From: SourceForge.net <noreply@so...>  20081209 21:58:18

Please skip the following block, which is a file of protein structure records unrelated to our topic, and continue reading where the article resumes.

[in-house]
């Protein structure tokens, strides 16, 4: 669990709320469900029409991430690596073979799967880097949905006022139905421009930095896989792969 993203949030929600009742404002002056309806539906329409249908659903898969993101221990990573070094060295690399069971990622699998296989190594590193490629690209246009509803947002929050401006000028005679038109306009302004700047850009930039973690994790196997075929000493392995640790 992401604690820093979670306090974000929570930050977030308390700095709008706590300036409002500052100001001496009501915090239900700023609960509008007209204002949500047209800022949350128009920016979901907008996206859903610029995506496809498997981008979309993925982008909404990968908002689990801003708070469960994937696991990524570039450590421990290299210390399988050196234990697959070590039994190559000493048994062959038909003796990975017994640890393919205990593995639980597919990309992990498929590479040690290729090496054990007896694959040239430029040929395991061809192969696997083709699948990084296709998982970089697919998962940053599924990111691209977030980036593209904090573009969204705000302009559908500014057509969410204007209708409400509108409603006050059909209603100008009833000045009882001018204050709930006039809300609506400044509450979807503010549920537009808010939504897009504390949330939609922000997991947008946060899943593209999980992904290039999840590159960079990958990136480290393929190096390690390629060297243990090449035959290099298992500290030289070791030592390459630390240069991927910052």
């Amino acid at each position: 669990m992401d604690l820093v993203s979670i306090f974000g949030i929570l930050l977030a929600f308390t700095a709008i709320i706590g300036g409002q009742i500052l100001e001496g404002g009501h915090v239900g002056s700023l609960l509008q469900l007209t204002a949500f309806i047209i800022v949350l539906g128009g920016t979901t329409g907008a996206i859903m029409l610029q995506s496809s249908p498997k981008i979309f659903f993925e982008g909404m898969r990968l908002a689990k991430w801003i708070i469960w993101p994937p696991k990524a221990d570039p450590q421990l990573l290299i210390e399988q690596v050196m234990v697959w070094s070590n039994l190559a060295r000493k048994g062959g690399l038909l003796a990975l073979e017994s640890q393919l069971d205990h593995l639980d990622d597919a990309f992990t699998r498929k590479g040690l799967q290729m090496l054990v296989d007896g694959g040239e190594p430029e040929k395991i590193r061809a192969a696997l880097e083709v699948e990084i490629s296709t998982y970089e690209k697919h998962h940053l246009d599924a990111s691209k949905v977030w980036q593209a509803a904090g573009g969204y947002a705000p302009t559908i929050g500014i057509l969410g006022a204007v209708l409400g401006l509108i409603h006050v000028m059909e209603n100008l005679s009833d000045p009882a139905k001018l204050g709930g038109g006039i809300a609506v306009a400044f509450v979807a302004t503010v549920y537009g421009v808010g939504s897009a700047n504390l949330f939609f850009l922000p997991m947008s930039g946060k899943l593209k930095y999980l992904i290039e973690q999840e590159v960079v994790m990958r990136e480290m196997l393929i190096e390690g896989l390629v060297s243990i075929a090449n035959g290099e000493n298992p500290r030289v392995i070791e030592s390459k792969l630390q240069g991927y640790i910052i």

Bugs item #2398360, was opened at 20081207 00:47 Message generated for change (Comment added) made by rumen You can respond by visiting: https://sourceforge.net/tracker/?func=detail&atid=102435&aid=2398360&group_id=2435 Please note that this message will contain a full copy of the comment thread, including the initial issue submission, for this request, not just the latest update. Category: gcc Group: None Status: Open Resolution: None Priority: 5 Private: No Submitted By: Roumen Petrov (rumen) Assigned to: Nobody/Anonymous (nobody) Summary: ldexp() functions mishandle exponent overflow Initial Comment: The mingwex library contain functions ldexpl() and ldexpf() . The function ldexp() from msvcrt library is buggy and as example result of ldexp(1., INT_MAX) is 0(zero) instead inf. The tested msvcrt is 7.0+. May be is fixed in recent but not system default libraries. As work around I test with a new mingwex double function. The body of ldexp() is same as for ldexpf() only float is replaced by double. After this the library is rebuild in crossenvironment. The test case is attached and results are: 1) before ldexpf(1., 2147483647)=0, errno=0 ldexp (1., 2147483647)=0, errno=0 ldexpl(1., 2147483647)=inf, errno=34 2) after ldexpf(1., 2147483647)=inf, errno=34 ldexp (1., 2147483647)=inf, errno=34 ldexpl(1., 2147483647)=inf, errno=34 The result for ldexp (double argument and result) is expected. The issue is for ldexpf (float argument and result). Before (mingwex library is from distribution) result is zero and without error. Is possible this to be compiler/linker issue, mainly in native build ?  >Comment By: Roumen Petrov (rumen) Date: 20081209 23:58 Message: Uhh, Keith you find the bug. I didn't realize that ldexpf use ldexp. All the time, may be because I expect this, I think that ldexpf call ldexpl (!). So may initial report is without base. This explain my initial subject/title/summary. About 6) The value of INT_MAX is from python function from math module. Now I see that implementation is not correct for overflow. For underflow it is not correct too. My test show that ldexpl(1., N) return nonzero and no error , if N is __LDBL_MIN_EXP__  64. For N=__LDBL_MIN_EXP__65 , the result is zero and errno is ERANGE. About ldexp_generic.c  looks good. No idea for replacement #define ldexp __mingw_ldexp. My experience show that results of math functions from msvcrt 7.0 are far from expected results from some test vectors. May be define has to be default if posix flag is set, i.e. same as for posix io. The python (www.python.org) provide a (may be too strict for some libraries) math regression test case. Test for ldexp is from <REPOROOT>/Lib/test/test_math.py .  Comment By: Keith Marshall (keithmarshall) Date: 20081209 18:57 Message: After some further thought, I believe we could adapt the existing MinGW implementation of ldexpl(), to provide a generic implementation for ldexpf() and ldexp(), such as the attached; (I already have a Makefile infrastructure patch to support such generic implementations). This would provide __mingw_ldexp(), __mingw_ldexpf() and __mingw_ldexpl() in libmingwex.a, with two of these aliased to ldexpf() and ldexpl() as appropriate, but leaving MSVCRT.DLL to provide ldexp(). This way, those who expect the MSVCRT behaviour would not be disappointed, while those who prefer the behaviour you advocate may #define ldexp __mingw_ldexp to get a (hopefully better) implementation. (Caveat: I haven't tested this rigorously). File Added: ldexp_generic.c  Comment By: Keith Marshall (keithmarshall) Date: 20081209 13:33 Message: Roumen, Thanks for the report; herewith, some initial comments: 1) Please choose a title, (SF call it the `summary'), which describes the actual problem. 2) C99 is extremely vague about how the ldexp() functions should handle exponent overflow; http://www.openstd.org/jtc1/sc22/wg14/www/docs/n1124.pdf 7.12.6.6 says only: The ldexp functions multiply a floatingpoint number by an integral power of 2. A range error may occur. 3) POSIX is more prescriptive; http://www.opengroup.org/onlinepubs/009695399/functions/ldexp.html says: Upon successful completion, these functions shall return x multiplied by 2, raised to the power exp.  If these functions would cause overflow, a range error shall occur and ldexp(), ldexpf(), and ldexpl() shall return ±HUGE_VAL, ±HUGE_VALF, and ±HUGE_VALL (according to the sign of x), respectively.  If the correct value would cause underflow, and is not representable, a range error may occur, and an implementation defined value shall be returned. In this latter case, the return value of 0.0 is preferred, especially if IEC 60559 floating point is supported. Additional requirements for IEC 60559 support also demand: If x is NaN, a NaN shall be returned. If x is ±0 or ±Inf, x shall be returned. If exp is 0, x shall be returned. If the correct value would cause underflow, and is representable, a range error may occur and the correct value shall be returned. 4) libmingwex.a does not actually provide any implementation for either ldexp() or ldexpf(); the ldexpf() you see there is nothing more than a wrapper around the MSVCRT implementation of ldexp(). The bug you report lies in this Microsoft implementation. 5) MinGW's minimalist philosophy does not aim to fix Microsoft bugs; indeed there are even some users who get very upset, when we do so. While fixing this particular bug may be trivial, the fix doesn't belong in libmingwex.a, without a clear directive from a majority of the user community, to override the broken Microsoft behaviour. 6) Since the effect of any of the ldexp() functions is to add the value of the second argument to the exponent value already defined within the floating point representation of the first, it makes no sense whatsoever to add INT_MAX to a field value which is already bounded by the limits FLT_MIN_EXP...FLT_MAX_EXP, DBL_MIN_EXP...DBL_MAX_EXP or LDBL_MIN_EXP...LDBL_MAX_EXP. While it would be nice if all ldexp() implementations did trap this error, you should recognise that some don't, (Microsoft's being a case in point), and you should code defensively, to avoid the issue.  You can respond by visiting: https://sourceforge.net/tracker/?func=detail&atid=102435&aid=2398360&group_id=2435